State Elections Enforcement Commission
At a Glance
WILLIAM R. SOKOLOWSKI, Chairman
Stephen F. Cashman, Vice Chairman
Jeffrey B. Garfield, Executive Director and General Counsel
Albert P. Lenge, Managing Director and Commission Attorney
Gregory Zepka, Director of Disclosure and Public Information
Established – 1974
Statutory authority – CGS Sections 9-7A, 9-7B
Central office – 20 Trinity Street, Suite 101,
Hartford, CT 06106
Number of employees – ten
Recurring operating expenses - $806,514
To improve and maintain the confidence of the people of Connecticut in the electoral process and the officials involved in that process.
To enforce provisions of state election laws pertaining to elections, primaries and referenda. The Commission is charged with the specific responsibility to conduct investigations of election complaints, review campaign finance statements filed by candidates, political parties and political committees, issue advisory opinions concerning requirements of the campaign finance laws and suggest revisions to the election laws to the Connecticut General Assembly.
The Commission closed 244 complaints (cases), including
referrals from the Secretary of the State.
The Commission’s turnover time for resolving cases continued to improve
and averaged 52 days, four days less than last fiscal year. Enforcement efforts continued to be strong,
yet reasonable. The Commission
collected $76,004 in civil penalties and forfeitures for violations of election
laws, which were deposited in the State’s General Fund.
During the year, the two Commission audit staff completed a compliance review of the 2000 General Assembly campaigns, including all campaign finance reports filed on behalf of State Senate and State House candidates. A report was issued. In addition, a compliance review of the 2001 municipal campaigns was also undertaken, with one-third of all municipalities reviewed.
The Commission submitted various proposals for revising election laws to the General Assembly during the regular session in 2003. As absentee voting abuse continued to be a major problem, the Commission recommended a pilot program for improvement of the procedures to protect against fraud and abuse. This was enacted in Public Act 03-227. The Commission also recommended a variety of changes to the campaign finance laws that were enacted in PA 03-223. Legislation to reform the nomination and primary process was also a Commission priority, and was enacted in PA 03-241. The Commission’s Executive Director was also part of the State Planning Committee to comply with the new federal legislation the “Help America Vote Act of 2002”.
Commission publications explaining campaign finance requirements for municipal candidates, political action committees and referenda were revised and distributed.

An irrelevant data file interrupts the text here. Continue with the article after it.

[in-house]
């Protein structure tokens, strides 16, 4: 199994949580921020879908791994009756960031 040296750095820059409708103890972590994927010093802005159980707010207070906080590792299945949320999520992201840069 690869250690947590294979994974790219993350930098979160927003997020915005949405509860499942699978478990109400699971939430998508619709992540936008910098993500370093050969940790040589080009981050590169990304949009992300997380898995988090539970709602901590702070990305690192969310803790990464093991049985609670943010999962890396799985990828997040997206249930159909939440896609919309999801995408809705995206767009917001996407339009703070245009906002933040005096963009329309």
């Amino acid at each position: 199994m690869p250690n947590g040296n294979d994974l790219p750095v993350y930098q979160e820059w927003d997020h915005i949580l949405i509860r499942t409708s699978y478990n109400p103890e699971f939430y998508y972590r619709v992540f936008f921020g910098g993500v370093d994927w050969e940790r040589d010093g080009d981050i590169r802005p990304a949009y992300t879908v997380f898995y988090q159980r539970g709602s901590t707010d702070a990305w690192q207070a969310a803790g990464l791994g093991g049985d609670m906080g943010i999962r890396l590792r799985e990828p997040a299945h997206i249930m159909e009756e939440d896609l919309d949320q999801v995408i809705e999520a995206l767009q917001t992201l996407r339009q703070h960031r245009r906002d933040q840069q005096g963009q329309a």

· To continue to resolve complaints swiftly and reduce need for full administrative hearings
· To review 50 percent of all campaign reports filed by General Assembly candidates and committee for 2002 campaigns
· To reduce and prevent violations through training and educational efforts
· To suggest revisions to the General Assembly concerning election laws which strengthen accountability in the election process and improve the public’s confidence in elected officials
· To improve the website to provide the public with access to case decisions and opinions
· To continue to respond swiftly to the need for legal advice and written opinions concerning compliance and ensure that the response time to requests for written opinions is no more than seven working days.
Information Reported as Required by State Statute
The Commission has developed an affirmative action plan which complies with the Conn. Gen. Statutes Sections 46a-70 through 46a-78.
Pursuant to §9-7a (c), the Commission is required to provide the following information concerning its activities:
Of the 244 investigations conducted and cases closed within the state, the following municipalities had more than one complaint:
Bethel, Bridgeport, Brookfield, Derby, Guilford, Hartford, Litchfield, Middletown, Monroe, Oxford, Redding, Rocky Hill, Stratford, Uncasville, Vernon, Wolcott, Woodbury
Of the 244 closed cases conducted, 153 resulted in monetary penal sanctions (fines or forfeitures or restitution), 20 resulted in reprimands or orders to comply, 55 were dismissed, 16 were not pursued to a conclusion. Seventeen additional complaints remained open at the close of the fiscal year.